Sharp HT-SB60

The Sharp HT-SB60 is one of the best-performing sound bars we've tested, although its extra-long size and lack of Bluetooth will give some buyers pause.

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The Sharp HT-SB60 (AU$499) is a startlingly long sound bar, designed to pair up with TVs 60 inches and up. That length may give it a more balanced look under your own personal Jumbotron, but it also allows the HT-SB60 to produce some fantastic sound quality, surpassing that of smaller sound bars in the same price range. There's also enough space on the back for two HDMI inputs, giving you more flexibility if your TV has a limited input selection.

The HT-SB60's size no doubt contributes to its excellent performance, but it's also its biggest flaw. It's a huge sound bar that just isn't going to nicely integrate into most living-room environments. The other major strike against it is the lack of built-in Bluetooth, so you can't wirelessly stream audio from your mobile devices to the HT-SB60 out of the box.


The HT-SB60 is longer than any other sound bar we've tested, hanging well off the edge of our sizable 110cm TV cabinet. Again, the long, slender sound bar is designed to be paired up with TVs 60 inches and above, and it looked a little silly sitting under our 55-inch Sony XBR-55HX950.

(Credit: Sarah Tew/CNET)

(Credit: Sarah Tew/CNET)

The HT-SB60 may be ultralong, but it's small in every other way, measuring just 7.31cm high and 6.83cm deep. It wasn't even close to blocking our TV's remote sensor, like many sound bars do, which is good since it lacks the remote pass-through feature that's found on some competitors.

Size aside, the aesthetics of the system are underwhelming. It has a particularly plasticky look and feel, even for a soundbar, and the fake brushed-metal stripe isn't fooling anyone. The small front-panel display has an "alarm clock" vibe that also detracts from its style. The wireless subwoofer also has a generic quality, especially the cheap-feeling wood on the sides.

(Credit: Sarah Tew/CNET)

While the included remote gets some points for its considerable size, it's pretty lousy otherwise. At first glance it looks good, with a big volume rocker, except that rocker controls the volume of the TV, not the sound bar. I often found myself instinctively reaching for that rocker to adjust volume, only to realize my mistake when the sound bar wouldn't respond. The rest of the controls are laid out awkwardly as well, including a mute button that's far from the rest of other volume controls.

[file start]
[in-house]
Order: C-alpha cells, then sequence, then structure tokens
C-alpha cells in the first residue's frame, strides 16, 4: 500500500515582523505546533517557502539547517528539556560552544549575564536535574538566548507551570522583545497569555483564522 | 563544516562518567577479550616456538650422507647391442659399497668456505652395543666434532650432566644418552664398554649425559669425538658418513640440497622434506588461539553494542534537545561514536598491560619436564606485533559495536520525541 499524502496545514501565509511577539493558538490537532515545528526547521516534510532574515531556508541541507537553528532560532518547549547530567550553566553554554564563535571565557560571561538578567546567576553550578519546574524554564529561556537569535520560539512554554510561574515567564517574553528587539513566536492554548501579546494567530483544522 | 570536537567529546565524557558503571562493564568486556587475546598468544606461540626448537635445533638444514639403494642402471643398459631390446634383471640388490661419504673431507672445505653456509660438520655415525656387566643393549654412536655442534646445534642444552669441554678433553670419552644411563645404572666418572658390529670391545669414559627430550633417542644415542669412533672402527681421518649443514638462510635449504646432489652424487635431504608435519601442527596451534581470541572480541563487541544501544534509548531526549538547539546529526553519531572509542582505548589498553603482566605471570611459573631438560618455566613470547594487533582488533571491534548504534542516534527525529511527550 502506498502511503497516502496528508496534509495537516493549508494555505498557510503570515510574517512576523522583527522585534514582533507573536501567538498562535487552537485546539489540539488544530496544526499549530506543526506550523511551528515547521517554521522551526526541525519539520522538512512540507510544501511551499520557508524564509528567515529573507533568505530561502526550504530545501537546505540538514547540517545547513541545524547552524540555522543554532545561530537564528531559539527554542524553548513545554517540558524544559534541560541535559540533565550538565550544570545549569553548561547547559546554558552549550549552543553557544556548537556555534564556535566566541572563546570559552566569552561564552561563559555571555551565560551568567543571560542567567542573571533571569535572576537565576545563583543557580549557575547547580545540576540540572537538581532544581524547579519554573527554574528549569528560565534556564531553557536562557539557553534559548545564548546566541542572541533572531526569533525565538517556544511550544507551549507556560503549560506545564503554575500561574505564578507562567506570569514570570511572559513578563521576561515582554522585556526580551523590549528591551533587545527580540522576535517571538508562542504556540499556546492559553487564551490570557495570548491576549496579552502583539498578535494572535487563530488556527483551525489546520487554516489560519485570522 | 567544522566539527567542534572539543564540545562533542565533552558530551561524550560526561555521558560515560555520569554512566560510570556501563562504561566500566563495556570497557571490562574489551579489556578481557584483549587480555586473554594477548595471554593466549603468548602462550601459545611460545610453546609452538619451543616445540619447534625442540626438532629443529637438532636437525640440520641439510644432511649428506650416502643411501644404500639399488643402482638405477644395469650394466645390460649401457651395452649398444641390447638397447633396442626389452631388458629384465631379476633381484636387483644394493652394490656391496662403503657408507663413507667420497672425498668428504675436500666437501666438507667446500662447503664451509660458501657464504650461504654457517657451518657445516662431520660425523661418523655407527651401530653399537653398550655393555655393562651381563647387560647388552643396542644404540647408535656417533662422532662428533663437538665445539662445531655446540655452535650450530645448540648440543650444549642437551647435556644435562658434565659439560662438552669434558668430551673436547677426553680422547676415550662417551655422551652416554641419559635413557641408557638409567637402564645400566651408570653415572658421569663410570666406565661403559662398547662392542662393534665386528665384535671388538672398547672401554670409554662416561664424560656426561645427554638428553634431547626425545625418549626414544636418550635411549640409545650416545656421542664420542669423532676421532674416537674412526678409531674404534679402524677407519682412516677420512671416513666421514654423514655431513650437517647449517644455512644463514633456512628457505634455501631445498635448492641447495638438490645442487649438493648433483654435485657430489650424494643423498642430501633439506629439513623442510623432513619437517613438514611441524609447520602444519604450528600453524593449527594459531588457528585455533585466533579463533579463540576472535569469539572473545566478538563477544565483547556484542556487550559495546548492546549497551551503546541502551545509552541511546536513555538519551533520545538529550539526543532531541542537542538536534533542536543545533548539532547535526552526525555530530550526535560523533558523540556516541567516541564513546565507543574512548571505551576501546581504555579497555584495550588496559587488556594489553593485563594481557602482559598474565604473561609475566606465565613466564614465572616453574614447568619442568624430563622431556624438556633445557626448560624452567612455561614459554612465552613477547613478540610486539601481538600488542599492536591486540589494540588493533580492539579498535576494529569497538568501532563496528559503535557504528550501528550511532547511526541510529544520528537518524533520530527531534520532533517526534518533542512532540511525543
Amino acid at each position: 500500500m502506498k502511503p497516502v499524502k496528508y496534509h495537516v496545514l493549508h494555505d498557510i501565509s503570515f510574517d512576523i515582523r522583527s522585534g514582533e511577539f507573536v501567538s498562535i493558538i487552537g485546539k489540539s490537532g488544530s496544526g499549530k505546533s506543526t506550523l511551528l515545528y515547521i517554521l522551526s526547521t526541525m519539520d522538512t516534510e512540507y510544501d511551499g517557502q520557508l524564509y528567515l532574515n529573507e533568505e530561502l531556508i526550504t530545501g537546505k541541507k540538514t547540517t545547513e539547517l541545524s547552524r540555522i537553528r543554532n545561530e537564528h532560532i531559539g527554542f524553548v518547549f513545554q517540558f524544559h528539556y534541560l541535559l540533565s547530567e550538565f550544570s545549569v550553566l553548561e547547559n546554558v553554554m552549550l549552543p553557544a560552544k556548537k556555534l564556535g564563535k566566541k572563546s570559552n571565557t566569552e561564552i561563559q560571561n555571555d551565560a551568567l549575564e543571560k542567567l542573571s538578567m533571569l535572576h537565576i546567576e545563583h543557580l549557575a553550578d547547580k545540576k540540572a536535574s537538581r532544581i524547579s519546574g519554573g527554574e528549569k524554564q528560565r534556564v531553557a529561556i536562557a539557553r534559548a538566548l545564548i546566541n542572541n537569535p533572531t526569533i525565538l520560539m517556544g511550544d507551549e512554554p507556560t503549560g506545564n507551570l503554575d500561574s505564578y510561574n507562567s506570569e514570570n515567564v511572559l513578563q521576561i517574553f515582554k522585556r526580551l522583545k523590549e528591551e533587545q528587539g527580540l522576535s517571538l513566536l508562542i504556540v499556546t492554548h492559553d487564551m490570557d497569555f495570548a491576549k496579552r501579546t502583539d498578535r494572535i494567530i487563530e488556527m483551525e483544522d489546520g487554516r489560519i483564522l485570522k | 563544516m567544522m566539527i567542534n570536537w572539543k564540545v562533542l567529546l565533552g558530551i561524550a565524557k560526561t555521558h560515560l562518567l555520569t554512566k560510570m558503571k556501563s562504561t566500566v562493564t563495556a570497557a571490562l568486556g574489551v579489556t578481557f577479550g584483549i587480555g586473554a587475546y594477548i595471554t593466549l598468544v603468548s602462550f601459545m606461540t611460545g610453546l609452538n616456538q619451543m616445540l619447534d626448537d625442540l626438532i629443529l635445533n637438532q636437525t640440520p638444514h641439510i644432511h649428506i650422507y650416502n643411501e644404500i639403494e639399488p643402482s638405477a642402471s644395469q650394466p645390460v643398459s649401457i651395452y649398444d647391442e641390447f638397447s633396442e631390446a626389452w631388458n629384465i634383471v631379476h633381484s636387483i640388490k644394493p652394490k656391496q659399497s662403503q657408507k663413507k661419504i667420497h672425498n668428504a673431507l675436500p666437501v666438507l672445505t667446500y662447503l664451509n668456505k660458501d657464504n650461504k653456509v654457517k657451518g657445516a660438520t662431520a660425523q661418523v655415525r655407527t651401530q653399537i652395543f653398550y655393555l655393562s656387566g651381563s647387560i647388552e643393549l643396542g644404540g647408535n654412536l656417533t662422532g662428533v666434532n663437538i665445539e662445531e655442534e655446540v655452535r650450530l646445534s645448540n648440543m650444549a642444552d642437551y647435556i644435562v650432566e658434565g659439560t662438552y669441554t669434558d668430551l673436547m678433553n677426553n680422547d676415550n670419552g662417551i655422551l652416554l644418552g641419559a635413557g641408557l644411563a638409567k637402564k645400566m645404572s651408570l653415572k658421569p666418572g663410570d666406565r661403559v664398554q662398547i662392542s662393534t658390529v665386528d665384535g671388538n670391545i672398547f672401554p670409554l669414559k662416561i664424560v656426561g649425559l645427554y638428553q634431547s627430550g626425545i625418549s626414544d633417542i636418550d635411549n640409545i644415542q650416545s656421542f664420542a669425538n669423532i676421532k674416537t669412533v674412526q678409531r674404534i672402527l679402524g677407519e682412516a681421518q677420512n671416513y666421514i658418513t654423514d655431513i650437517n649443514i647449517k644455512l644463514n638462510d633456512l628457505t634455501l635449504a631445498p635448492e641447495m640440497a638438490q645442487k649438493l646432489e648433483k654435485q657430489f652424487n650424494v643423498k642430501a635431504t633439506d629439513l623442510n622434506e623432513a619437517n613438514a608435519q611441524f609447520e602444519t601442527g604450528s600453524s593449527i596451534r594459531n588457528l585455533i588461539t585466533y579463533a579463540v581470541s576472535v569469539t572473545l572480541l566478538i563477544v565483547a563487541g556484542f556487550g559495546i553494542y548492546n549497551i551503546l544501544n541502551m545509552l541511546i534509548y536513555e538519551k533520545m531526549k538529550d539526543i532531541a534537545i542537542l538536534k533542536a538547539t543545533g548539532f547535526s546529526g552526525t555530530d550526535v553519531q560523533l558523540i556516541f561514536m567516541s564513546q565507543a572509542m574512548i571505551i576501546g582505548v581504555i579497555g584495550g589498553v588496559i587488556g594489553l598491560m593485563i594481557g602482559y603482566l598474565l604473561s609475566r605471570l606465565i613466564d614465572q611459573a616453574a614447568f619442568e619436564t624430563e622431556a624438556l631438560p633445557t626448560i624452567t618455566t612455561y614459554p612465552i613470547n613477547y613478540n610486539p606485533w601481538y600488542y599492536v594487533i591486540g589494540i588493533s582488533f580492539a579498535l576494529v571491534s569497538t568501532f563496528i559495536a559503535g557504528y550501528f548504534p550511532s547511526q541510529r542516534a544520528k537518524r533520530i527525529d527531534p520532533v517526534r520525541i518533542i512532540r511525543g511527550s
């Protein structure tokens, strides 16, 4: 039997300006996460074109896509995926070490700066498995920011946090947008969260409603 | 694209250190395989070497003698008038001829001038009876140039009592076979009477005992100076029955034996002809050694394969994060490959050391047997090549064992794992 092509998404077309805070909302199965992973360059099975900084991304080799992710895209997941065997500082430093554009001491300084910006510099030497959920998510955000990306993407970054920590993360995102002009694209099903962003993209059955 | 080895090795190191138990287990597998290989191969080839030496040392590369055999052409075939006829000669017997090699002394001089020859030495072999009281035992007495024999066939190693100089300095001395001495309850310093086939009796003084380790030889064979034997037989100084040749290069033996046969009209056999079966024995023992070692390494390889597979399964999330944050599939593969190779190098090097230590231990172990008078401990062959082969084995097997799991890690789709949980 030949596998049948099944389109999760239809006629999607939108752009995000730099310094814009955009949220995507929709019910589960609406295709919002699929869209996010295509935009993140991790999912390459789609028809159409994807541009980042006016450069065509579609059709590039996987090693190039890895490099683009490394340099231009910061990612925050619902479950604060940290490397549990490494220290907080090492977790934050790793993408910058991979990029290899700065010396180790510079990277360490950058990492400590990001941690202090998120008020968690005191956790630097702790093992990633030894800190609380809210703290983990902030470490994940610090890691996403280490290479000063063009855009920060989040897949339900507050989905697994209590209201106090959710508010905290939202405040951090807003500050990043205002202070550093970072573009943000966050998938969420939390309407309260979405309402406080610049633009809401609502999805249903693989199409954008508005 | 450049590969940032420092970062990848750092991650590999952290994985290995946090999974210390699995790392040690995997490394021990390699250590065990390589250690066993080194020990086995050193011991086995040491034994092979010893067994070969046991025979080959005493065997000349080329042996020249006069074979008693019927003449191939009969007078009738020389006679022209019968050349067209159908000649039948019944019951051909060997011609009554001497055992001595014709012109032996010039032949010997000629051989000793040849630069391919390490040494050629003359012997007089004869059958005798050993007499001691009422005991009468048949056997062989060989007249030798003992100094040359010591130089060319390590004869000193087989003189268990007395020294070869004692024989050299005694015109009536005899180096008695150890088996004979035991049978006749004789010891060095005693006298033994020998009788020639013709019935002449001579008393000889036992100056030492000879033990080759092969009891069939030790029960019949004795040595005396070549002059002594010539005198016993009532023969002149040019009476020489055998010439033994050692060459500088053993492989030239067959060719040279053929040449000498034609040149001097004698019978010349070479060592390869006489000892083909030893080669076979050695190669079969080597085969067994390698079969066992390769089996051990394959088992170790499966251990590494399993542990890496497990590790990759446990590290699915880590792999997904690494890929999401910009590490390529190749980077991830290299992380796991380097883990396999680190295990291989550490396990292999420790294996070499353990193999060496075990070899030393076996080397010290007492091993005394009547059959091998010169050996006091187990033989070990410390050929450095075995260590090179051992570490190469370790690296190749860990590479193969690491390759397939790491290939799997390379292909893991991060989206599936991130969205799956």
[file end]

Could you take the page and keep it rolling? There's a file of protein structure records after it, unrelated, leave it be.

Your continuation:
The HT-SB60 has more inputs than most, with two HDMI, one optical, and an analog minijack. You won't necessarily need the HDMI inputs if you use your TV to switch among devices, but the extra ports are nice in case you have more devices than inputs on your TV.

(Credit: Sarah Tew/CNET)

The biggest missing connectivity feature is built-in Bluetooth. Bluetooth is the easiest way to wirelessly stream audio from nearly every smartphone and tablet, so it's a shame that the HT-SB60 doesn't support it. You can add Bluetooth with an external adapter, but it's not a particularly elegant solution.


The HT-SB60 doesn't require any audio set-up, but you can easily fine tune the sound directly from the remote. No need to advance through on-screen menus, as bass, treble and subwoofer volume controls are right on the remote, along with various sound modes, such as Cinema, Music, Game, Night and Bypass (pure stereo).

The first thing we noticed about the HT-SB60's sound was how much bigger it was than other similarly priced sound bars that we've tested, and it wasn't just the HT-SB60's overly generous subwoofer balance. The 138cm-wide sound bar was also a factor; it projects a wider, unprocessed stereo image than a typical 100cm-wide version. That makes a difference because the spacious stereo separation is more like what you'd get from a stereo pair of speakers. The quality of the sound, the clarity and naturalness were also exceptional; the HT-SB60 is in the top tier of sound bars we've heard this year.

(Credit: Sarah Tew/CNET)

Few sound bars are up to the demands of playing rock music loud, but the HT-SB60 had no trouble belting out the Rolling Stones' "Some Girls: Live in Texas '78" Blu-ray. There was no strain or harshness, and while the subwoofer won't win any awards for bass definition, it blended well with the sound bar. The HT-SB60 also brought out the best with CDs, including hard rock from The Black Keys, a feat no other sound bar has managed yet.

(Credit: Sarah Tew/CNET)

We also found that when we listened with the HT-SB60 in either of its Cinema or Bypass sound modes, the clarity of the sound and wide-open sound stage made it easy to forget we were listening to a sound bar, and you can't pay a higher compliment to a sound bar than that.


The Sharp HT-SB60 is an exceptional sound bar, both in size and sound quality, although it's not without its flaws. But if you've got the space and don't care about Bluetooth, you'll be rewarded with some of the best sound quality we've heard from a sound bar; it's even capable of doing a respectable job with music.


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